George Crile’s rise to surgical prominence began in 1897, when he won the prestigious Cartwright Prize of Columbia University for his work, “An experimental research into surgical shock.” This work originated in Crile’s experience of treating railway and factory accident victims in his Cleveland industrial practice. Crile’s interest soon broadened to encompass the subject of shock accompanying both trauma and surgery. Research along these lines began in earnest when Crile visited London in 1895 to study with Victor Horsley, a world-renowned pioneer in physiology and surgery of the nervous system. Upon returning to Cleveland, Crile continued experimentation to better understand the phenomenon of shock, and to devise means to avoid, alleviate, or diminish its devastating impact.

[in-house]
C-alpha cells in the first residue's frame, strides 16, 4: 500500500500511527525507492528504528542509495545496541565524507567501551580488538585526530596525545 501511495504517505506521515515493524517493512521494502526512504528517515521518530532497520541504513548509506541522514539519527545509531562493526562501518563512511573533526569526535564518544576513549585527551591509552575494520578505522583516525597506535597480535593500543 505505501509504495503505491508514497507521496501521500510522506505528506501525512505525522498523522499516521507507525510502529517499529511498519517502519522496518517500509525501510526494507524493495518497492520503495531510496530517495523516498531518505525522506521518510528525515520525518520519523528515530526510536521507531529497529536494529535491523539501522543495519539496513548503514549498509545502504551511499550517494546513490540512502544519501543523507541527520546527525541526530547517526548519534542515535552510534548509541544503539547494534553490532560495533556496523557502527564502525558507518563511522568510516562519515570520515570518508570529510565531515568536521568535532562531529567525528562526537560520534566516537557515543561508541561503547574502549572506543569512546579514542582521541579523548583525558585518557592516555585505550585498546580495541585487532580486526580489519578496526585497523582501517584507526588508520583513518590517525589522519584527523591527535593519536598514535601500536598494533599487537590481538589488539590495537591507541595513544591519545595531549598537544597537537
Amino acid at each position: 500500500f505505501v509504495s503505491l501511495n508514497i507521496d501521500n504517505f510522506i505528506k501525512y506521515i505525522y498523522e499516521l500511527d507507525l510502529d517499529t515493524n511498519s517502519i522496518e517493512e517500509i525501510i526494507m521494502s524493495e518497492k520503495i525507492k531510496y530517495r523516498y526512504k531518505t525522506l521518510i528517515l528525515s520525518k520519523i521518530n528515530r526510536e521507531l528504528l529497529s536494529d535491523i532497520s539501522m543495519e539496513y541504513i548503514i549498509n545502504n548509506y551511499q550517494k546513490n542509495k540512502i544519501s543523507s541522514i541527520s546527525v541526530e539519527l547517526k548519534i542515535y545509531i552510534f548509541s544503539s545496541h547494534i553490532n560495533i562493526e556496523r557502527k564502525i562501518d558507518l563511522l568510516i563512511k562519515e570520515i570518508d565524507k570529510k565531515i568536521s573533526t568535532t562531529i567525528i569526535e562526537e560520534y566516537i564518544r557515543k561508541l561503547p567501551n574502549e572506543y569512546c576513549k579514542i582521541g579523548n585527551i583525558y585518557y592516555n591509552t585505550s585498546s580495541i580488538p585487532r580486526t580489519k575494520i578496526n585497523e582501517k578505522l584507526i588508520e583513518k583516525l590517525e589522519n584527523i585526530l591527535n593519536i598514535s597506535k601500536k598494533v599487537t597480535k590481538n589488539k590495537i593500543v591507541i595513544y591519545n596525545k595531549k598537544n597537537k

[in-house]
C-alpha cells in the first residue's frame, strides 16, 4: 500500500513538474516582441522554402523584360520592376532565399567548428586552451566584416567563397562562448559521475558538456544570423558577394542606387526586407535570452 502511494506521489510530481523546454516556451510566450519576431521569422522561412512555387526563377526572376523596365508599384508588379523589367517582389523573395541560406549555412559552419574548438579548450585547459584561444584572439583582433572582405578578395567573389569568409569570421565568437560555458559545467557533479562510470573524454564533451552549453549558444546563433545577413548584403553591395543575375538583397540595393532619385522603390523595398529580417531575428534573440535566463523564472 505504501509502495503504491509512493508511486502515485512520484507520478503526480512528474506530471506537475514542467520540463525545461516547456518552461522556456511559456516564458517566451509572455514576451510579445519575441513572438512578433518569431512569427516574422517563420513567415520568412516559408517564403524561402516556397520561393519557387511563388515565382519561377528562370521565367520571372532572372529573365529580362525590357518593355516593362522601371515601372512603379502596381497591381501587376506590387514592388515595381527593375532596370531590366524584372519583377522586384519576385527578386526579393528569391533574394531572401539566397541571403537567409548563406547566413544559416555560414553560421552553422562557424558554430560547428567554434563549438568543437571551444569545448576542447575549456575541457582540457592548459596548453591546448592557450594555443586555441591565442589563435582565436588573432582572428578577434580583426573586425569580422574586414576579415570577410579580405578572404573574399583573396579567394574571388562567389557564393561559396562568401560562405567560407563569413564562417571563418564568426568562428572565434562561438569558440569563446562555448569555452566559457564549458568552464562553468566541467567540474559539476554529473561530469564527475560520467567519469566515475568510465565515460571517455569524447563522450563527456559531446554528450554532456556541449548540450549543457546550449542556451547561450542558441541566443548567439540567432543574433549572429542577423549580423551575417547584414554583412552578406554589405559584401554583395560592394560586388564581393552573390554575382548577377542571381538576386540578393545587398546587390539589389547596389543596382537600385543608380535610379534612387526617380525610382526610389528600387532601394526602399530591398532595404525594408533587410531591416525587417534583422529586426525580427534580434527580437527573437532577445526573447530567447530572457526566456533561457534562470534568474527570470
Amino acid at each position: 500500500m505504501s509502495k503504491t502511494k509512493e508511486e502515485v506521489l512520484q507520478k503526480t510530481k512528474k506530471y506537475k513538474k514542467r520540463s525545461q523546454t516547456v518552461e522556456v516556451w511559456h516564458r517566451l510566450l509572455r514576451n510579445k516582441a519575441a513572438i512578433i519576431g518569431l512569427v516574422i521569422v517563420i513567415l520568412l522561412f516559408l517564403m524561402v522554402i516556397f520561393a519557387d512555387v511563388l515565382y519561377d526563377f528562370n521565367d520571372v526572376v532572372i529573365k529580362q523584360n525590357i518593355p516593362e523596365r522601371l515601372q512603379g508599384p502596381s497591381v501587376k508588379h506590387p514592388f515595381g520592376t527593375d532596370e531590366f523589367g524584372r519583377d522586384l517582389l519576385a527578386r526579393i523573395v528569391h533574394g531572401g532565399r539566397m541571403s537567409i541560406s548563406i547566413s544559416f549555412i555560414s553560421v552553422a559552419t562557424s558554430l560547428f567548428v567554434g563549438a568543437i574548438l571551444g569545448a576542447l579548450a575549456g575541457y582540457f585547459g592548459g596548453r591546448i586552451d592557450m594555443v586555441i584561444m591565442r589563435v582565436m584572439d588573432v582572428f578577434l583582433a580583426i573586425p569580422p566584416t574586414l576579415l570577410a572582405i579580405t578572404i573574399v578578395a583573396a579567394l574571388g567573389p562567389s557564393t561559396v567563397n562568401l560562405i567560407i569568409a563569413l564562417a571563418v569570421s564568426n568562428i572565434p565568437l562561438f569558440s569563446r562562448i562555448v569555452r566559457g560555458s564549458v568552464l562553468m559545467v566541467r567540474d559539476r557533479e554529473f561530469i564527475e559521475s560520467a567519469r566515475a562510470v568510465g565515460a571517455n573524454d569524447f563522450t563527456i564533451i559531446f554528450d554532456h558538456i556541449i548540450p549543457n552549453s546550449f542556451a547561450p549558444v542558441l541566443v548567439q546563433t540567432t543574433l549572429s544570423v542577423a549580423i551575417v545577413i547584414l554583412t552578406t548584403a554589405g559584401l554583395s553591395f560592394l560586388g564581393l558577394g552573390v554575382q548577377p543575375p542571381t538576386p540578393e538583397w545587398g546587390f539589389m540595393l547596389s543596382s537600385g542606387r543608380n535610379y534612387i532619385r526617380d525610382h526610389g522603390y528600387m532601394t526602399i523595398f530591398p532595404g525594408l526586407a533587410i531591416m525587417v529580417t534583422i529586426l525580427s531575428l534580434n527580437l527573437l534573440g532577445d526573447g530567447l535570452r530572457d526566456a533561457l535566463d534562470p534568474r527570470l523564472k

George Crile is sometimes credited with performing the first successful human blood transfusion at St. Alexis Hospital in 1906. He was not the first to do so, but did devise methods of transfusion, and he pioneered its use in surgery. In Hemorrhage and transfusion (1909), Crile analyzed the physiological effects of acute hemorrhage and described several modes of treatment, including blood transfusion. He provided detailed instruction for transfusing directly from donor to recipient, connecting their blood vessels by means of his cannula for anastomosis.